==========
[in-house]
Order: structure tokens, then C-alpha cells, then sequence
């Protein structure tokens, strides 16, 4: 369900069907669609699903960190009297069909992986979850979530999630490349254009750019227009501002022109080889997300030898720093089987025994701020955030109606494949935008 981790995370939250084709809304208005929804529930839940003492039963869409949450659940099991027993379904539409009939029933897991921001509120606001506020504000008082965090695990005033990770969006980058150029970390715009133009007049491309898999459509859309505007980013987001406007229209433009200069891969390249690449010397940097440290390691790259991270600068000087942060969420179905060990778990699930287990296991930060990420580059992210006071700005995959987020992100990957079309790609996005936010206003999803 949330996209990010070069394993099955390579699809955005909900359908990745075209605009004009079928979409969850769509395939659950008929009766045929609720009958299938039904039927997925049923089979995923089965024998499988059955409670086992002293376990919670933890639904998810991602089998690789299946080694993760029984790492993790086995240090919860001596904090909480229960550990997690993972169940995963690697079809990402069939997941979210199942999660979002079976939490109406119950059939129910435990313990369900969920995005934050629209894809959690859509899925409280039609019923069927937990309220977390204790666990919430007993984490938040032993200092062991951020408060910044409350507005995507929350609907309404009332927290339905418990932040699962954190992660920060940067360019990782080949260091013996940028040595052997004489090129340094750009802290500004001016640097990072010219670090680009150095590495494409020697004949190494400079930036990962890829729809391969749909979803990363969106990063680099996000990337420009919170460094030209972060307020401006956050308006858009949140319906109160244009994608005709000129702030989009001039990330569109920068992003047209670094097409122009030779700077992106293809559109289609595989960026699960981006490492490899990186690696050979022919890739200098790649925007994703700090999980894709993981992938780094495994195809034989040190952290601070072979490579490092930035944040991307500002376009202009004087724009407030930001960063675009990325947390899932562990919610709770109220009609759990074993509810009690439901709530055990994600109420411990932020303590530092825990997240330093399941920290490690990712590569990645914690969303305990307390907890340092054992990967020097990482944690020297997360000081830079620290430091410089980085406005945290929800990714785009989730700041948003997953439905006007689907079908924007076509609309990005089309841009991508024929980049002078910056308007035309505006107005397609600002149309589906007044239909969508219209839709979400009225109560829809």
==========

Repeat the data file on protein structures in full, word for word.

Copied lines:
[in-house]
Order: structure tokens, then C-alpha cells, then sequence
């Protein structure tokens, strides 16, 4: 369900069907669609699903960190009297069909992986979850979530999630490349254009750019227009501002022109080889997300030898720093089987025994701020955030109606494949935008 981790995370939250084709809304208005929804529930839940003492039963869409949450659940099991027993379904539409009939029933897991921001509120606001506020504000008082965090695990005033990770969006980058150029970390715009133009007049491309898999459509859309505007980013987001406007229209433009200069891969390249690449010397940097440290390691790259991270600068000087942060969420179905060990778990699930287990296991930060990420580059992210006071700005995959987020992100990957079309790609996005936010206003999803 949330996209990010070069394993099955390579699809955005909900359908990745075209605009004009079928979409969850769509395939659950008929009766045929609720009958299938039904039927997925049923089979995923089965024998499988059955409670086992002293376990919670933890639904998810991602089998690789299946080694993760029984790492993790086995240090919860001596904090909480229960550990997690993972169940995963690697079809990402069939997941979210199942999660979002079976939490109406119950059939129910435990313990369900969920995005934050629209894809959690859509899925409280039609019923069927937990309220977390204790666990919430007993984490938040032993200092062991951020408060910044409350507005995507929350609907309404009332927290339905418990932040699962954190992660920060940067360019990782080949260091013996940028040595052997004489090129340094750009802290500004001016640097990072010219670090680009150095590495494409020697004949190494400079930036990962890829729809391969749909979803990363969106990063680099996000990337420009919170460094030209972060307020401006956050308006858009949140319906109160244009994608005709000129702030989009001039990330569109920068992003047209670094097409122009030779700077992106293809559109289609595989960026699960981006490492490899990186690696050979022919890739200098790649925007994703700090999980894709993981992938780094495994195809034989040190952290601070072979490579490092930035944040991307500002376009202009004087724009407030930001960063675009990325947390899932562990919610709770109220009609759990074993509810009690439901709530055990994600109420411990932020303590530092825990997240330093399941920290490690990712590569990645914690969303305990307390907890340092054992990967020097990482944690020297997360000081830079620290430091410089980085406005945290929800990714785009989730700041948003997953439905006007689907079908924007076509609309990005089309841009991508024929980049002078910056308007035309505006107005397609600002149309589906007044239909969508219209839709979400009225109560829809």